Casual observers of the 2018 Wisconsin gubernatorial race may have been surprised when state Superintendent of Public Instruction Tony Evers announced last week that he can’t wait to replace members of the University of Wisconsin System’s Board of Regents.
But anyone who has been paying attention to the mess that the current regents have made of everything they have touched will understand the sense of urgency that Evers, a regent and a Democratic gubernatorial contender, brings to the work of renewing higher education in Wisconsin.
Evers, as the elected superintendent of public instruction, has for the better part of a decade been the most accountable and responsible member of the board. He has seen the other regents — most of whom are cronies of Gov. Scott Walker — break faith with the most basic premises of the Wisconsin Idea in order to advance an agenda of downsizing and diminishing what has historically been one of the great state university systems in the nation.
These regents have betrayed the promise of the system they are supposed to preserve by embracing an ill-conceived scheme to radically restructure the system by making Wisconsin’s two-year UW Colleges branch campuses of four-year universities. The “plan” was criticized by faculty and student groups, former UW officials, and elected leaders from around the state as shortsighted — especially in an era when the demands for retraining in a new economy are likely to make the two-year campuses more necessary — and particularly damaging to rural communities and small cities.
Evers opposed the scheme because of his deep understanding of issues in higher education, and because of his long-term commitment to maintaining the UW System as the national and international leader it has historically been.
But Evers was joined by only one other member of the board, Regent Janice Mueller, in voting “no.” Mueller, a former state auditor, explained at the time of the November 2017 vote: “We have to be deliberative, and I don’t know if we’ve had enough time to really study this proposal. There’s very little detail in the proposal; there’s nothing in terms of revenues or expenses.”
The rest of the board should have listened to Evers and Mueller, who worked for many years with the nonpartisan Legislative Audit Bureau and who also served as a fiscal analyst with the Legislative Fiscal Bureau.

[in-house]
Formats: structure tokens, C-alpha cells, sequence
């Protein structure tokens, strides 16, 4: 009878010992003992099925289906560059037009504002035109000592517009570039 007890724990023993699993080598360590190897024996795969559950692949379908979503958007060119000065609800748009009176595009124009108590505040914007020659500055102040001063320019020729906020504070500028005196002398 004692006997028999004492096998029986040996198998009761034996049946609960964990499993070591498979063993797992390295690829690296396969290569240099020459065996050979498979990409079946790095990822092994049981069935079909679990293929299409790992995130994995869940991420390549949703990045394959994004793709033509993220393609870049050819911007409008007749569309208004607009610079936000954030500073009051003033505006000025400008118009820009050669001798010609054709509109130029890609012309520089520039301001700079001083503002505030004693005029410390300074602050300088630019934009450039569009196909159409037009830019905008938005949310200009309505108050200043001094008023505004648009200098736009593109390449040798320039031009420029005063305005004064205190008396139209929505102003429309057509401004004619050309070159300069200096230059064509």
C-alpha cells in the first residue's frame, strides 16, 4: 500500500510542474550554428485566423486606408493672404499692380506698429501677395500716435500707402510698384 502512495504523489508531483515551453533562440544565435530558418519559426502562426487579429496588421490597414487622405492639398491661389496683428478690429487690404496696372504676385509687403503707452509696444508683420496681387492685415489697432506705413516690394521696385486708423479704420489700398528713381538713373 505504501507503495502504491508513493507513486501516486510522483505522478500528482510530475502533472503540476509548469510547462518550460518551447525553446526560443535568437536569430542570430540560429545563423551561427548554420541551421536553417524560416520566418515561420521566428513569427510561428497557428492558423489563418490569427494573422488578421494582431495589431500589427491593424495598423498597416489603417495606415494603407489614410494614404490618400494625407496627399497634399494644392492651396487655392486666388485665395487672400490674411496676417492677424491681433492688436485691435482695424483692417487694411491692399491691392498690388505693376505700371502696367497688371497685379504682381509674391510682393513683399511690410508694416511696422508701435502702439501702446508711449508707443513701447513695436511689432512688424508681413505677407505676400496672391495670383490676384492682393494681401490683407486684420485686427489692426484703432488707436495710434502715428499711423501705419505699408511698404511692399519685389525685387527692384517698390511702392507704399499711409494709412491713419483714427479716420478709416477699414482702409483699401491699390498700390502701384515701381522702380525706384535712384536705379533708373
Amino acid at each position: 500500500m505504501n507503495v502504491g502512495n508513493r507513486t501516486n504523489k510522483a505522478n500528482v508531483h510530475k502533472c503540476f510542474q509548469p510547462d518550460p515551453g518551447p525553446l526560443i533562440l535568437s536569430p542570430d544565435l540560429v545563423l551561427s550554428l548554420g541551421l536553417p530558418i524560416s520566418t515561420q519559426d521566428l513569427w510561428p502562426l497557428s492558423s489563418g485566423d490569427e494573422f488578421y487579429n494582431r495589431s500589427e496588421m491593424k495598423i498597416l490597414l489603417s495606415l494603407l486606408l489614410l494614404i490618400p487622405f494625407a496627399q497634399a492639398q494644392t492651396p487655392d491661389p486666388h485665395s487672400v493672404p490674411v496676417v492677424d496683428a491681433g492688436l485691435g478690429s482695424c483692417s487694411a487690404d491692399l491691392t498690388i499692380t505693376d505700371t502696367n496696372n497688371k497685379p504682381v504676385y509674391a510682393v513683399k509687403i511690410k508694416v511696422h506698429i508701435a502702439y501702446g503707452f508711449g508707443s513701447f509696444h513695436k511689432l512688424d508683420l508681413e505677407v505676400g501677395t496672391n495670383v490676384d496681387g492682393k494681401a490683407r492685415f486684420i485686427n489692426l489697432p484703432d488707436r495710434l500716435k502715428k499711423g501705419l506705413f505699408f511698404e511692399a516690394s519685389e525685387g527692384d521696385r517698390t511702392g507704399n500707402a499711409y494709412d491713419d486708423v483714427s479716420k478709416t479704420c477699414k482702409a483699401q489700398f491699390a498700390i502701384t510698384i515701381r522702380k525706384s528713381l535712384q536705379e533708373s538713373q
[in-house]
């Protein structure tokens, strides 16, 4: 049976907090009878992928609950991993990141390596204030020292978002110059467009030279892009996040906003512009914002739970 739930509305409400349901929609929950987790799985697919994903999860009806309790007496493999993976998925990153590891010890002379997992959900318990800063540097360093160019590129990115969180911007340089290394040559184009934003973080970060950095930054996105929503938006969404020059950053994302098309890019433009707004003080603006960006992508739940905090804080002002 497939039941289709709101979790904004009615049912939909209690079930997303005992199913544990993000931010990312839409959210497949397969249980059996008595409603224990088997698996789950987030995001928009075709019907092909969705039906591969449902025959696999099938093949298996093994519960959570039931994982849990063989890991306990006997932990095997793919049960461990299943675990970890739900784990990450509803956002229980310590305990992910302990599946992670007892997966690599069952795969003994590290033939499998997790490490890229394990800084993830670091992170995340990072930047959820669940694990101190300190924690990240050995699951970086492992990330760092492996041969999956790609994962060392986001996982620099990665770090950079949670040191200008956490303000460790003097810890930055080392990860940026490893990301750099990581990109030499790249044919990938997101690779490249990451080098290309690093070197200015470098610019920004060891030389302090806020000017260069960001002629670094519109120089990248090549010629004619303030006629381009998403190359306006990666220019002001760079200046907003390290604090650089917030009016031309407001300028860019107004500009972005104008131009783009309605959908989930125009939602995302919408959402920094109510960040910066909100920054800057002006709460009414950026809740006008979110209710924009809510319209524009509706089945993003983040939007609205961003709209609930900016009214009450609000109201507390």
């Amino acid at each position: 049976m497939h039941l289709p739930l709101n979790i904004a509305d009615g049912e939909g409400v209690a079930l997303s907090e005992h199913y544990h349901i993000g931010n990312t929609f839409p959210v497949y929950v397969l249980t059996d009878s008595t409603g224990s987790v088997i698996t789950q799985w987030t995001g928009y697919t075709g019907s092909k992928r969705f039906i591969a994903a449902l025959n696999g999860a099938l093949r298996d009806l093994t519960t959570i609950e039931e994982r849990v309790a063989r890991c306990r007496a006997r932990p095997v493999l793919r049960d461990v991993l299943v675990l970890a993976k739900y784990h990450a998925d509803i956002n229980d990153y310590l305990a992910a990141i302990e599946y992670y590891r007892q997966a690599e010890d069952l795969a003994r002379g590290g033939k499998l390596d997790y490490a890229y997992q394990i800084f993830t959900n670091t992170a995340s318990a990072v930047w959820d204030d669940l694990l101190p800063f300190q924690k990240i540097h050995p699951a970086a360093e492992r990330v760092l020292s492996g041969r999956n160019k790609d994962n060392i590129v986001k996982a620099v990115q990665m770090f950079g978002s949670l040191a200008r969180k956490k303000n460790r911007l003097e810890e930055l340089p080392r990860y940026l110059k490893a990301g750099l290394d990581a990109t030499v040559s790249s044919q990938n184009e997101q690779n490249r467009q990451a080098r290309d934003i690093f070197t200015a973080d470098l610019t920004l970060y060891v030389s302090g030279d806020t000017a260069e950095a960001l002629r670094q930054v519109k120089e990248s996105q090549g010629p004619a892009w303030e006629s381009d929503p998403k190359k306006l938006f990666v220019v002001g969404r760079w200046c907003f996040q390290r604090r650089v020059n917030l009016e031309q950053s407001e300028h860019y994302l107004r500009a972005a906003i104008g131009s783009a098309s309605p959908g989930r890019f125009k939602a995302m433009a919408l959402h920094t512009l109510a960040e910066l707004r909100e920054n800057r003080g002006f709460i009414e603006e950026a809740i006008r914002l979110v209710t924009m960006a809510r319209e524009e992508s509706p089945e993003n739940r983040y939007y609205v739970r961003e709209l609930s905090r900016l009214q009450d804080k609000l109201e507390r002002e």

They failed to do so.
Unfortunately, that’s how the majority of the regents operate. They do not listen. They do not base their decisions on the facts. They lack even the most basic vision for the future. And they have proven, again and again, that they are more than willing to let the UW System decline.
Actions being taken by the regents right now threaten to accelerate that decline.
Evers highlighted the issues last week, when he joined a protest over plans to cut 13 liberal arts majors at UW-Stevens Point. (The protest also focused on the unconscionable $250 million cut the system took in the 2015-2017 state budget.)
Evers warns that the elimination of the liberal arts majors at UW-Stevens Point could trigger systemwide liberal art cuts. He is right about that. And he is right to reject the absurd justifications for the cuts as nothing more than BS conjured up by the majority of regents to cover for their failure to fight for adequate funding of the UW System.
The superintendent’s blunt language did not sit well with Regents President John Behling, who signaled last week that he was disappointed with the comments from Evers. Behling suggested that the elected superintendent of public instruction was politicizing the debate and disregarding the hard work of the regents.
The defensive response from the president of the Board of Regents tells us everything about why Behling and the majority of regents need to be replaced. If they think that standing up for Wisconsin’s two-year colleges and four-year universities is politicizing the debate, if they think there is something wrong with objecting to the cutting of majors and the slashing of budgets, then they are so dramatically out of touch that they need to go.
Evers is an educator with decades of experience serving the students and the communities of Wisconsin. He does not take outrageous stands, and he does not make irresponsible (or “disappointing”) statements. He has been elected three times by the voters of Wisconsin to serve as the state’s top advocate for education. He has been a member of the UW Board of Regents for a longer time than other regents and has a good deal more experience dealing with higher education issues.
The sense of urgency that Evers brings to the discussion of those issues extends from his experience. He knows what he is talking about. And when he needs more information, he listens to administrators, faculty members and students — not the corporate lobbyists and out-of-state campaign donors who influence so much of Wisconsin’s policymaking.
This is a time to be outspoken in support of higher education. Tony Evers recognizes what is at stake. He has spoken boldly and stepped up to defend the promise of the UW System. That does not sit well with the regents who go along and get along with the misguided approach that Walker and his legislative allies have adopted with regard to higher education. Evers is absolutely right. The regents who are not prepared to fight for Wisconsin’s colleges and universities should be replaced by a new governor.
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